Welcome to the twenty-fourth in a series of articles offering insights and tips to prepare money management firms for improving their abilities to out-market competitors and attract assets from sophisticated investors in the coming post-pandemic world.
And to think that just weeks ago all portfolio managers had on their minds was uncertainty as to when the Covid-19 pandemic might start to fade enough for supply chains to recover to their pre-virus state and when inflation might be tamped down.
The market gyrations that have occurred in these first weeks of the Russian-instigated war and the resulting geopolitical crisis are likely but a taste of the market volatility and fluctuating stock valuation uncertainties that will be seen as Russia’s invasion of Ukraine continues to play out. This crisis is a tragedy for the people of Ukraine, and its repercussions are being felt around the world, both politically and financially. Unfortunately, it could take years before this geopolitical crisis resolves.
As a result of this, active management, particularly when it comes to equities investing, should attract even greater attention, and more pointed due diligence questioning from sophisticated investors: family offices, endowments, foundations, plan sponsors, the gatekeepers for these, and also some allocators in the wealth management field for UHNW and HNW investors.
Experienced, sophisticated investors understand that for both long-only and long/short equity managers, navigating successfully through time periods fraught with more unpredictability than usual requires more than just having astute company-specific risk analysis supporting portfolio allocation decisions.
Expect due diligence questioning about investment process and strategy implementation to be ratcheted up for the foreseeable time to come.
But, do not wait for the prospective investor to bring this up. It is better for your firm to be delivering in its fundraising communications — both verbal and in print — the detail to educate people about how the investment team thinks and runs its strategy. Further, it is important to include mention of current events.
Once a portfolio manager has walked a prospect through the detail of her or his investment process it is important to point out which elements of the just-described methodology play particularly important roles in setting, monitoring and modifying valuation and risk management assessments. This is needed on stock, sector and macro levels as all have the potential to be impacted by volatility-triggering events and possible jarring reversals of fortune, at least in the near- to mid-term for some years to come.
The beyond-the-numbers factors that differentiate one portfolio manager from the others are likely to take on greater importance at the behind-closed-doors investment committee meetings that discuss, debate and vote on which new manager to allocate to.
Based on my financial communications and sales marketing consulting firm’s 34 years of experience in seeing what it takes for money management firms’ fundraising communications to better explain themselves to sophisticated investors, we believe this will hinge upon what we call a portfolio manager’s Story of How. This is the detailed communication about how the manager thinks about portfolio management and how that approach is specifically applied in the steps they take to assemble and manage the portfolio’s basket of holdings.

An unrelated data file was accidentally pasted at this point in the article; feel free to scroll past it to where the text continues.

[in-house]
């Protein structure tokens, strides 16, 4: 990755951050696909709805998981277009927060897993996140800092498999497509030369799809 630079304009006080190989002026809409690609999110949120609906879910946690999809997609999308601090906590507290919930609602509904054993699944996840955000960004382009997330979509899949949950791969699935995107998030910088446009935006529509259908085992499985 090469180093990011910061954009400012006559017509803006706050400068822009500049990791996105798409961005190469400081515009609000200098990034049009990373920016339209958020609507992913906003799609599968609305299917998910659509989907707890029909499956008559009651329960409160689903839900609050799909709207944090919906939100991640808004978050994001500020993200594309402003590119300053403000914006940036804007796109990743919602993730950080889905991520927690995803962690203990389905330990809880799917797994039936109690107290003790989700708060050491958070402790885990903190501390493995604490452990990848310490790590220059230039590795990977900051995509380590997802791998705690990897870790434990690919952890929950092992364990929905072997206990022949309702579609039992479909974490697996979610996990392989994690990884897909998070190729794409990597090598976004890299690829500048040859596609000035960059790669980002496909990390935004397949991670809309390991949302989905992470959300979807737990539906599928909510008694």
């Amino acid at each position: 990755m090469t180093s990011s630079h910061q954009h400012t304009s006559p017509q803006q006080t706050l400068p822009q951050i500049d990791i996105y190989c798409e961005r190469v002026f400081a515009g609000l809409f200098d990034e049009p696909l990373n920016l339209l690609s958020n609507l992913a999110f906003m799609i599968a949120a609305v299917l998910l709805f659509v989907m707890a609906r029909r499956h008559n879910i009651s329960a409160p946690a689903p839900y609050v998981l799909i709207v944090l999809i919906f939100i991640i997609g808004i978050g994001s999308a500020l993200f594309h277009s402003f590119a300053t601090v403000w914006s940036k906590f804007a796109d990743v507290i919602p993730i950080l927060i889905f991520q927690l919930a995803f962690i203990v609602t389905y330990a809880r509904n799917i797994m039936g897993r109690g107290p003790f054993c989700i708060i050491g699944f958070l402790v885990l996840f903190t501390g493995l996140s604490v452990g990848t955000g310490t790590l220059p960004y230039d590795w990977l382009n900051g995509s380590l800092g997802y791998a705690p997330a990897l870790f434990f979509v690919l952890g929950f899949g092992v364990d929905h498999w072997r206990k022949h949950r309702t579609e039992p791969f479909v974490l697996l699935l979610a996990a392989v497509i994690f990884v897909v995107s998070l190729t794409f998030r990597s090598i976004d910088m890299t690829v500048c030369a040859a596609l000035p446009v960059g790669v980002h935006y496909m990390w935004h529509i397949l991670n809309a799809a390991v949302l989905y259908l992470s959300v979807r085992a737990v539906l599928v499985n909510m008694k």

There are many points of detail that should be delivered in fundraising communications about this, particularly for equity managers for whom fundamental analysis is often part of, or the foundation for, how they run their strategy.
To help stimulate the thinking of equity managers to better view themselves from the perspective of prospective sophisticated investors who want to understand and buy into how the manager invests, here are just some tip-of-the-iceberg examples of topic categories and questions for which the portfolio manager should have communications to educate people about how she or he seeks to define, and run, their risk-managed strategy.
For decision making about putting on or adding to positions:
What is the detail as to how the portfolio manager is taking into account company-specific risk and also non-company specific risk?
In what environments does the manager’s risk management protocol have them giving more weight to certain specific factors than others?
How, exactly, with the stock picking process, does the money management firm aim to use volatility to its advantage?
For portfolio monitoring:
To what degree — and under what conditions — does the manager allow stock prices to drop before taking some action?
For changing risk exposures:
How, and when, does the manager seek to hedge or rebalance positions so as to dampen the degree of downside volatility of the portfolio versus its benchmark, or take action when correlations among holdings rise?
There is no cookie-cutter answer as to which range of questions are most relevant to the strategy your equities manager trades. So, it is important to reexamine your portfolio manager’s Story of How from the perspective of interested but skeptical sophisticated investors. Then, add to the firm’s fundraising communications what you find to be the missing elaboration and detail needed to clearly communicate how, in its strategy implementation, your firm seeks to take into account the market gyrations and geopolitical crisis we all face today.
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